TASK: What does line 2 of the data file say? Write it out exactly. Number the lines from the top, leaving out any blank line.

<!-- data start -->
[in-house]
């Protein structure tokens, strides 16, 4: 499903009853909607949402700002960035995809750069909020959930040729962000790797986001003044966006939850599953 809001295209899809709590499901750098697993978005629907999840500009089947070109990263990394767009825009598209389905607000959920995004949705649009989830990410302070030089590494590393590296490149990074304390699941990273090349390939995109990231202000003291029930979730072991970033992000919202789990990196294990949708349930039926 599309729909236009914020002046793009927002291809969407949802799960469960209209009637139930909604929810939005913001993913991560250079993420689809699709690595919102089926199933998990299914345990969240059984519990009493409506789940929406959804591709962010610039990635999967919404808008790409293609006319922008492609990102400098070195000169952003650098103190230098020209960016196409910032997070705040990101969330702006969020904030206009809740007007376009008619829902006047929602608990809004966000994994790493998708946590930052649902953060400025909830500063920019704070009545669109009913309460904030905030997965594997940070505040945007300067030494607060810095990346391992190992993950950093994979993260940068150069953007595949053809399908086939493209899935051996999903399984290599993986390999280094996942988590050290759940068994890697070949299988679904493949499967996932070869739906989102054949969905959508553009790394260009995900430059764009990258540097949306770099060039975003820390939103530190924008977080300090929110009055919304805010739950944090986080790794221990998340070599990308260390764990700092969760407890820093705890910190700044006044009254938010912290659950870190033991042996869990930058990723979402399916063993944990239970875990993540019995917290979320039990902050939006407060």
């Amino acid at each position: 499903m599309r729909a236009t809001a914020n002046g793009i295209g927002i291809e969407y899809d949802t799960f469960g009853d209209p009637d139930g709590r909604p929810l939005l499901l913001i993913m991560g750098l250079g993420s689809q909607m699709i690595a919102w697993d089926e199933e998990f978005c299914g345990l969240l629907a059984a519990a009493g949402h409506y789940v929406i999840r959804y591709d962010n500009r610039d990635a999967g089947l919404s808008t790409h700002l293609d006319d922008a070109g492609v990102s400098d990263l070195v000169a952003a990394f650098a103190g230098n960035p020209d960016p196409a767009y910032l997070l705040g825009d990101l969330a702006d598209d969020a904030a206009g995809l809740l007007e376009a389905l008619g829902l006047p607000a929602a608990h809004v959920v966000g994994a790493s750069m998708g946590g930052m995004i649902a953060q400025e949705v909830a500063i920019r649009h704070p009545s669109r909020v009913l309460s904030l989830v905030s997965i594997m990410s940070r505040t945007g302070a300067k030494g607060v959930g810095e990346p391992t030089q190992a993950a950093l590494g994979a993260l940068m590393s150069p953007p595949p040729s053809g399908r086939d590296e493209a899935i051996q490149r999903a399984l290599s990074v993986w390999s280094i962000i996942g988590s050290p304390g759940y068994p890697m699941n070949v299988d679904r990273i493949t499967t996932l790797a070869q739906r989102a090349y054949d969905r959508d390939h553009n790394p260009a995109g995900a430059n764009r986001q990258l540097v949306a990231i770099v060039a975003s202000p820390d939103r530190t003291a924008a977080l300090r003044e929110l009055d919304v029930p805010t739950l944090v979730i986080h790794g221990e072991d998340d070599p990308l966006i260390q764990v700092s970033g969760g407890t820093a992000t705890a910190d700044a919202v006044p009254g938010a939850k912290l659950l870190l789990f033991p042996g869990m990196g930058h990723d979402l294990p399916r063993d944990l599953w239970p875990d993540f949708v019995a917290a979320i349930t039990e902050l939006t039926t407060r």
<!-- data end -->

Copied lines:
């Protein structure tokens, strides 16, 4: 499903009853909607949402700002960035995809750069909020959930040729962000790797986001003044966006939850599953 809001295209899809709590499901750098697993978005629907999840500009089947070109990263990394767009825009598209389905607000959920995004949705649009989830990410302070030089590494590393590296490149990074304390699941990273090349390939995109990231202000003291029930979730072991970033992000919202789990990196294990949708349930039926 599309729909236009914020002046793009927002291809969407949802799960469960209209009637139930909604929810939005913001993913991560250079993420689809699709690595919102089926199933998990299914345990969240059984519990009493409506789940929406959804591709962010610039990635999967919404808008790409293609006319922008492609990102400098070195000169952003650098103190230098020209960016196409910032997070705040990101969330702006969020904030206009809740007007376009008619829902006047929602608990809004966000994994790493998708946590930052649902953060400025909830500063920019704070009545669109009913309460904030905030997965594997940070505040945007300067030494607060810095990346391992190992993950950093994979993260940068150069953007595949053809399908086939493209899935051996999903399984290599993986390999280094996942988590050290759940068994890697070949299988679904493949499967996932070869739906989102054949969905959508553009790394260009995900430059764009990258540097949306770099060039975003820390939103530190924008977080300090929110009055919304805010739950944090986080790794221990998340070599990308260390764990700092969760407890820093705890910190700044006044009254938010912290659950870190033991042996869990930058990723979402399916063993944990239970875990993540019995917290979320039990902050939006407060």